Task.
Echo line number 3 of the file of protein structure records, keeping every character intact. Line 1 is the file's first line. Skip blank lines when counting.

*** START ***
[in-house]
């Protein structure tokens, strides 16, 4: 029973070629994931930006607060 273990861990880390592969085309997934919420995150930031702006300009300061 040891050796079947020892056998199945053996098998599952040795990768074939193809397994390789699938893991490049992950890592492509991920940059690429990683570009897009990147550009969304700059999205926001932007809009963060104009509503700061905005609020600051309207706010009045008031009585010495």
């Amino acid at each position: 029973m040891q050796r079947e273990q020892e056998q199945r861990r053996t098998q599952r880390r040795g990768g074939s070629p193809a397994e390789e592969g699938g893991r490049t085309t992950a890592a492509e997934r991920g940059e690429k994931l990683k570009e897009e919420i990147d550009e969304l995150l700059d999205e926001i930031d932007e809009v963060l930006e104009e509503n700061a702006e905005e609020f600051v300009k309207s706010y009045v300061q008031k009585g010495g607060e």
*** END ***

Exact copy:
């Amino acid at each position: 029973m040891q050796r079947e273990q020892e056998q199945r861990r053996t098998q599952r880390r040795g990768g074939s070629p193809a397994e390789e592969g699938g893991r490049t085309t992950a890592a492509e997934r991920g940059e690429k994931l990683k570009e897009e919420i990147d550009e969304l995150l700059d999205e926001i930031d932007e809009v963060l930006e104009e509503n700061a702006e905005e609020f600051v300009k309207s706010y009045v300061q008031k009585g010495g607060e």